Some of the important risk factor of treatable stroke:

1. High blood pressure, or hypertension. Hypertension  is by far the most potent risk factor for stroke. Hypertension causes a two-to four-fold increase in the risk of stroke before age 80.  If your blood pressure is high, you and your doctor need to work out an individual strategy to bring it down to the normal range. Some ways that work: Maintain proper weight. Avoid drugs known to raise blood pressure. Eat right:  cut down on salt and eat fruits and vegetables to increase potassium in your diet. Exercise more. Your doctor may prescribe medicines that help lower blood pressure. Controlling blood pressure will also help you avoid heart disease, diabetes, and kidney failure.

2. Cigarette smoking. Cigarette smoking causes about a two-fold increase in the risk of ischemic stroke and up to a four-fold increase in the risk of hemorrhagic stroke.  It has been linked to the buildup of fatty substances (atherosclerosis) in the carotid artery, the main neck artery supplying blood to the brain. Blockage of this artery is the leading cause of stroke in Americans. Also, nicotine raises blood pressure; carbon monoxide from smoking reduces the amount of oxygen your blood can carry to the brain; and cigarette smoke makes your blood thicker and more likely to clot. Smoking also promotes aneurysm formation. Your doctor can recommend programs and medications that may help you quit smoking. By quitting, at any age, you also reduce your risk of lung disease, heart disease, and a number of cancers including lung cancer.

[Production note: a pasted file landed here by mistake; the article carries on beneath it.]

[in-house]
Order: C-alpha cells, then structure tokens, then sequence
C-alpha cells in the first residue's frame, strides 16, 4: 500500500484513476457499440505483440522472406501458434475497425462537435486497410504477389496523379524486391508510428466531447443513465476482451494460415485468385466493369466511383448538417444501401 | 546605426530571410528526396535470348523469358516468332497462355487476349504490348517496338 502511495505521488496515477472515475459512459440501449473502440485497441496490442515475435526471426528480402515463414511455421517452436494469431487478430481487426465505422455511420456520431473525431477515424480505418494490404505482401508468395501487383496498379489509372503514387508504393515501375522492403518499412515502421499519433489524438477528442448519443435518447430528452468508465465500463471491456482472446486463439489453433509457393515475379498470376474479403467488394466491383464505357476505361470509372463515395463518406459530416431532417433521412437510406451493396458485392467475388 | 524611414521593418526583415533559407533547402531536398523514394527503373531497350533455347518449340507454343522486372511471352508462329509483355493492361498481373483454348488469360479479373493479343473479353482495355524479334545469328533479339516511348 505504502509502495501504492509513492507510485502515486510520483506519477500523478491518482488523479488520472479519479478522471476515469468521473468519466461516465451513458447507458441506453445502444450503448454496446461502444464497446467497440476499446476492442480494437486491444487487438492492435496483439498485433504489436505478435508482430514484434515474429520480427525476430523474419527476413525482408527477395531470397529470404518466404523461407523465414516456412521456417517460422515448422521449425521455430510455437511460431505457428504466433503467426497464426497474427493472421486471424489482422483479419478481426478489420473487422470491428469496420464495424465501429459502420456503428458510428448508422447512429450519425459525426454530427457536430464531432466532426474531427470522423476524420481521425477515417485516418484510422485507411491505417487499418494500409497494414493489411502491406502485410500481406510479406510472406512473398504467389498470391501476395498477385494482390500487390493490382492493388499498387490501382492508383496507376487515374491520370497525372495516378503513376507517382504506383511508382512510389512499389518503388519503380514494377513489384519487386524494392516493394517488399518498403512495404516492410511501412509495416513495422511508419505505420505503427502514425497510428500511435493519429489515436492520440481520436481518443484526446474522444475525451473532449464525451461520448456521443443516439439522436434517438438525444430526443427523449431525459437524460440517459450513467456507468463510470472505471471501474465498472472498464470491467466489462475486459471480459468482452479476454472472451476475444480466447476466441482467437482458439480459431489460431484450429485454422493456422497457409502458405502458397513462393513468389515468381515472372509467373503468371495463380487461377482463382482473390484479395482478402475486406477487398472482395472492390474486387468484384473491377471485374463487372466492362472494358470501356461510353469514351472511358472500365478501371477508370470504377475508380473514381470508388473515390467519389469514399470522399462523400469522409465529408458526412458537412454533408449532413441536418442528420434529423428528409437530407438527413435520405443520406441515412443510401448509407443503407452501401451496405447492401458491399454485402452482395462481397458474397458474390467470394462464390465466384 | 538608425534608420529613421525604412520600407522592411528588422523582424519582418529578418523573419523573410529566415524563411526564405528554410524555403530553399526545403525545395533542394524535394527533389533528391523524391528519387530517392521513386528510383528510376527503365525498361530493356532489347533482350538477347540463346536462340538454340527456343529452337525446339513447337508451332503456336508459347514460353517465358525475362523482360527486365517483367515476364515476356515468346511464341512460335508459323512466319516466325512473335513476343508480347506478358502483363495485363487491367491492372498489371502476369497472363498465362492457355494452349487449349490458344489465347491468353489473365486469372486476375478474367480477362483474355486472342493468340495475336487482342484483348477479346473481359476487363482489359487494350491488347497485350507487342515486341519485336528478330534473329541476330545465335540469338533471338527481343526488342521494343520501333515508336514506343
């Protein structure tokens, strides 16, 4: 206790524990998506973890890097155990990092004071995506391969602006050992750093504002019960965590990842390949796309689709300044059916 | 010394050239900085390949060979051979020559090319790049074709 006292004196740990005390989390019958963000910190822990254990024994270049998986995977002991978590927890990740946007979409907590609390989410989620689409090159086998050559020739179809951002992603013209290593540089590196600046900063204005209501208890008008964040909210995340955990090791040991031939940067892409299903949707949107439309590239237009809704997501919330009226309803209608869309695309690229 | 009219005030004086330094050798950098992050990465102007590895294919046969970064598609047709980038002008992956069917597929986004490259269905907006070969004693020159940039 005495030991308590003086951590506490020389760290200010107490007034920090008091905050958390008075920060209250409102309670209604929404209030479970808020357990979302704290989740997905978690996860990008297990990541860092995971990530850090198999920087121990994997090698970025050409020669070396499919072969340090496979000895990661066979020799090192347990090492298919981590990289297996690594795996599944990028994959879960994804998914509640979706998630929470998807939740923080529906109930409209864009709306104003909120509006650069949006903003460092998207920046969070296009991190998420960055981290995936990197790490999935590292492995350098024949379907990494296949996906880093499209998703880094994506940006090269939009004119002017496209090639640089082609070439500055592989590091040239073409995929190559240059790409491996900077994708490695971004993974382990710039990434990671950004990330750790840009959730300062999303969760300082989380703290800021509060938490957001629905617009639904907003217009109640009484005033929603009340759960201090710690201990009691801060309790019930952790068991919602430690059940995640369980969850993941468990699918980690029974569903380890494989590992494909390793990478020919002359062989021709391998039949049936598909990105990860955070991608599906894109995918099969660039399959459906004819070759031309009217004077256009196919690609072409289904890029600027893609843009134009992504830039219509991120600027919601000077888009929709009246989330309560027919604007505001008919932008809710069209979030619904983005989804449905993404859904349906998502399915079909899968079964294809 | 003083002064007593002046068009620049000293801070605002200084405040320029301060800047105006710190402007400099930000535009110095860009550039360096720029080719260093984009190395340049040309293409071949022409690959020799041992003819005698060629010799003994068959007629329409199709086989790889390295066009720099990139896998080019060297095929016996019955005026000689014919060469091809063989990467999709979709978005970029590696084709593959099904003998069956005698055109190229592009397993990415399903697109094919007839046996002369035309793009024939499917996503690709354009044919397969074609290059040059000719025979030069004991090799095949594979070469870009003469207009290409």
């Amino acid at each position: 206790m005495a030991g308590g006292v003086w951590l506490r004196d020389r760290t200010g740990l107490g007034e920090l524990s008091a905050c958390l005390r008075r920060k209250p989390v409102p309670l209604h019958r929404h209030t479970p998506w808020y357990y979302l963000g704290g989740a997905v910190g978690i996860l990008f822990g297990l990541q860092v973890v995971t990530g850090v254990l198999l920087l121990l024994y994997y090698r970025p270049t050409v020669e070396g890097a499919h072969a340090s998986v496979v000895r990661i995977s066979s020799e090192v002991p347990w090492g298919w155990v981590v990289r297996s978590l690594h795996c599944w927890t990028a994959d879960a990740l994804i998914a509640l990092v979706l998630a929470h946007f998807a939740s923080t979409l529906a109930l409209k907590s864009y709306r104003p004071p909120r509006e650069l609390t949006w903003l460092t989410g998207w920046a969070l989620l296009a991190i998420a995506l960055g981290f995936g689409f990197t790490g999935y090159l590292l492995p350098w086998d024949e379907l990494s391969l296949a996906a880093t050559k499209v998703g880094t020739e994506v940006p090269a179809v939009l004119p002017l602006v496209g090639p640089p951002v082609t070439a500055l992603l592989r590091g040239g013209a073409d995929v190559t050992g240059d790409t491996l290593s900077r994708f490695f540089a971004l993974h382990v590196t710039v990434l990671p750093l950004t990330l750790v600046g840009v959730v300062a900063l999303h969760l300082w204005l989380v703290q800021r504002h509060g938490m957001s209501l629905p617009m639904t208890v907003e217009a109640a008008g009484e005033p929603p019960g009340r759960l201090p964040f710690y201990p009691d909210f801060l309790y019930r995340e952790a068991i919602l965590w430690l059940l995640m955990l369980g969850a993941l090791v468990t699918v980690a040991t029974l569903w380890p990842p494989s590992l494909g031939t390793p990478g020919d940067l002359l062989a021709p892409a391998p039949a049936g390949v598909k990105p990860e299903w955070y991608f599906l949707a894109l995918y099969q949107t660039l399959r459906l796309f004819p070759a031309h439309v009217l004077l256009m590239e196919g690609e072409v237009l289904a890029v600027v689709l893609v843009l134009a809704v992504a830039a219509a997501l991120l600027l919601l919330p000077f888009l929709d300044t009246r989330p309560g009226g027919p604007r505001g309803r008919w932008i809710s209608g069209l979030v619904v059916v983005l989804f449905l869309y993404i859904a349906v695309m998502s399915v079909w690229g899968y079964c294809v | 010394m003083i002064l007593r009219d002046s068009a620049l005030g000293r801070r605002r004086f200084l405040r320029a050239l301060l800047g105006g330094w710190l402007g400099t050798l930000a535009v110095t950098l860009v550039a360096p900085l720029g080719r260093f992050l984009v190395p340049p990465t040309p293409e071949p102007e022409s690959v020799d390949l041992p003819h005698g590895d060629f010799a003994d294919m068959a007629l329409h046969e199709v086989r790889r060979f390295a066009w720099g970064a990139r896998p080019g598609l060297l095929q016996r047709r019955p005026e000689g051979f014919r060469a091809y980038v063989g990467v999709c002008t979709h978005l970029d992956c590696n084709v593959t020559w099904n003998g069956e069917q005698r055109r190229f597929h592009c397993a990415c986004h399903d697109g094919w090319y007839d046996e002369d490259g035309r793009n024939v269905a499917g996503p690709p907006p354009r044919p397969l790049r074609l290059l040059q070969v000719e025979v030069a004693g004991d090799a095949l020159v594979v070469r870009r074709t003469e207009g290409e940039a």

3. Heart disease. Common heart disorders such as coronary artery disease, valve defects, irregular heart beat (atrial fibrillation), and enlargement of one of the heart’s chambers can result in blood clots that may break loose and block vessels in or leading to the brain. Atrial fibrillation—which is more prevalent in older people—is responsible for one in four strokes after age 80, and is associated with higher mortality and disability. The most common blood vessel disease is atherosclerosis. Hypertension promotes atherosclerosis and causes mechanical damage to the walls of blood vessels. Your doctor will treat your heart disease and may also prescribe medication, such as aspirin, to help prevent the formation of clots. Your doctor may recommend surgery to clean out a clogged neck artery if you match a particular risk profile. If you are over 50, NINDS scientists believe you and your doctor should make a decision about aspirin therapy. A doctor can evaluate your risk factors and help you decide if you will benefit from aspirin or other blood-thinning therapy.